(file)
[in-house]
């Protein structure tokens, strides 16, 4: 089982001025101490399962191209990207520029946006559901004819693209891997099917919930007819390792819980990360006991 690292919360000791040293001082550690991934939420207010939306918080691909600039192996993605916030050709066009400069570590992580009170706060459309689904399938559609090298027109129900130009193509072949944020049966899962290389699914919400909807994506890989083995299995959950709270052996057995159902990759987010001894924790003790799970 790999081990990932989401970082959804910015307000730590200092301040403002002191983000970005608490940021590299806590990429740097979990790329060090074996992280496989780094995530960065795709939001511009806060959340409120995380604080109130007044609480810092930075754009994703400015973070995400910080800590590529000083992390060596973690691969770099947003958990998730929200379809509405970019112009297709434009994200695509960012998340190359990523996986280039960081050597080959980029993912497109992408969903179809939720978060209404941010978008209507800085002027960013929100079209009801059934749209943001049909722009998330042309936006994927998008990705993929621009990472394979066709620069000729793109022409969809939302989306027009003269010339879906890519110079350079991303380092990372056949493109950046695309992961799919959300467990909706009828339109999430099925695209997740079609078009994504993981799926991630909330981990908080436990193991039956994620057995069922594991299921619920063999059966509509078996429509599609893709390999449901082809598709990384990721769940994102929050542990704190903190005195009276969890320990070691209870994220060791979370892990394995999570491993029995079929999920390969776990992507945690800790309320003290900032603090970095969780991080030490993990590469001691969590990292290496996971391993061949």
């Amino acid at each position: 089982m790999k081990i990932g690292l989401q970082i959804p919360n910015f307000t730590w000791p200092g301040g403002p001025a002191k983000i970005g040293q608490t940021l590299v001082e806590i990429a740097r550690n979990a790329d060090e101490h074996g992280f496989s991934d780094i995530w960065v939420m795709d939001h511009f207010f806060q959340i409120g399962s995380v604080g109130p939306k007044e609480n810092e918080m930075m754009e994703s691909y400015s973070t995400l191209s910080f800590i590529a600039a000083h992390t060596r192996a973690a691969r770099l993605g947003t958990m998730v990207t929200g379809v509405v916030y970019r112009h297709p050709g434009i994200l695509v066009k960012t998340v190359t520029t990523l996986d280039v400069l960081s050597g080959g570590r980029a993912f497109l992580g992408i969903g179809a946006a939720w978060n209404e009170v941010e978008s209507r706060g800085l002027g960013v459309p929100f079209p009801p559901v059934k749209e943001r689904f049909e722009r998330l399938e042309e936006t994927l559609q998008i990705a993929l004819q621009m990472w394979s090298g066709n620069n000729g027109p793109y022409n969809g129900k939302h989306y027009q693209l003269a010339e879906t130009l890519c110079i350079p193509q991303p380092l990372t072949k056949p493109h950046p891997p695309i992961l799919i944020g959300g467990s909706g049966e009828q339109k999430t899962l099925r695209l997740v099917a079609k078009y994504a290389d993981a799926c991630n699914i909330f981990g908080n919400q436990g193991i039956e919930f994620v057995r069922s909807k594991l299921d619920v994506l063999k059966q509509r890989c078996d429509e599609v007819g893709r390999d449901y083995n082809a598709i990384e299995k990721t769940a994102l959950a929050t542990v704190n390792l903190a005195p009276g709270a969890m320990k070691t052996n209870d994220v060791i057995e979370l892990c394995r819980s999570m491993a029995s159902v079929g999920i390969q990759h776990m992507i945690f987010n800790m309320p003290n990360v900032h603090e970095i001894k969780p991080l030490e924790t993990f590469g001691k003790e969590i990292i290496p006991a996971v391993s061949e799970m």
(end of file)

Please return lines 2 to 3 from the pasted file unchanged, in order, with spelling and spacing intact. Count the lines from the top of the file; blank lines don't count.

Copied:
């Protein structure tokens, strides 16, 4: 089982001025101490399962191209990207520029946006559901004819693209891997099917919930007819390792819980990360006991 690292919360000791040293001082550690991934939420207010939306918080691909600039192996993605916030050709066009400069570590992580009170706060459309689904399938559609090298027109129900130009193509072949944020049966899962290389699914919400909807994506890989083995299995959950709270052996057995159902990759987010001894924790003790799970 790999081990990932989401970082959804910015307000730590200092301040403002002191983000970005608490940021590299806590990429740097979990790329060090074996992280496989780094995530960065795709939001511009806060959340409120995380604080109130007044609480810092930075754009994703400015973070995400910080800590590529000083992390060596973690691969770099947003958990998730929200379809509405970019112009297709434009994200695509960012998340190359990523996986280039960081050597080959980029993912497109992408969903179809939720978060209404941010978008209507800085002027960013929100079209009801059934749209943001049909722009998330042309936006994927998008990705993929621009990472394979066709620069000729793109022409969809939302989306027009003269010339879906890519110079350079991303380092990372056949493109950046695309992961799919959300467990909706009828339109999430099925695209997740079609078009994504993981799926991630909330981990908080436990193991039956994620057995069922594991299921619920063999059966509509078996429509599609893709390999449901082809598709990384990721769940994102929050542990704190903190005195009276969890320990070691209870994220060791979370892990394995999570491993029995079929999920390969776990992507945690800790309320003290900032603090970095969780991080030490993990590469001691969590990292290496996971391993061949």
């Amino acid at each position: 089982m790999k081990i990932g690292l989401q970082i959804p919360n910015f307000t730590w000791p200092g301040g403002p001025a002191k983000i970005g040293q608490t940021l590299v001082e806590i990429a740097r550690n979990a790329d060090e101490h074996g992280f496989s991934d780094i995530w960065v939420m795709d939001h511009f207010f806060q959340i409120g399962s995380v604080g109130p939306k007044e609480n810092e918080m930075m754009e994703s691909y400015s973070t995400l191209s910080f800590i590529a600039a000083h992390t060596r192996a973690a691969r770099l993605g947003t958990m998730v990207t929200g379809v509405v916030y970019r112009h297709p050709g434009i994200l695509v066009k960012t998340v190359t520029t990523l996986d280039v400069l960081s050597g080959g570590r980029a993912f497109l992580g992408i969903g179809a946006a939720w978060n209404e009170v941010e978008s209507r706060g800085l002027g960013v459309p929100f079209p009801p559901v059934k749209e943001r689904f049909e722009r998330l399938e042309e936006t994927l559609q998008i990705a993929l004819q621009m990472w394979s090298g066709n620069n000729g027109p793109y022409n969809g129900k939302h989306y027009q693209l003269a010339e879906t130009l890519c110079i350079p193509q991303p380092l990372t072949k056949p493109h950046p891997p695309i992961l799919i944020g959300g467990s909706g049966e009828q339109k999430t899962l099925r695209l997740v099917a079609k078009y994504a290389d993981a799926c991630n699914i909330f981990g908080n919400q436990g193991i039956e919930f994620v057995r069922s909807k594991l299921d619920v994506l063999k059966q509509r890989c078996d429509e599609v007819g893709r390999d449901y083995n082809a598709i990384e299995k990721t769940a994102l959950a929050t542990v704190n390792l903190a005195p009276g709270a969890m320990k070691t052996n209870d994220v060791i057995e979370l892990c394995r819980s999570m491993a029995s159902v079929g999920i390969q990759h776990m992507i945690f987010n800790m309320p003290n990360v900032h603090e970095i001894k969780p991080l030490e924790t993990f590469g001691k003790e969590i990292i290496p006991a996971v391993s061949e799970m």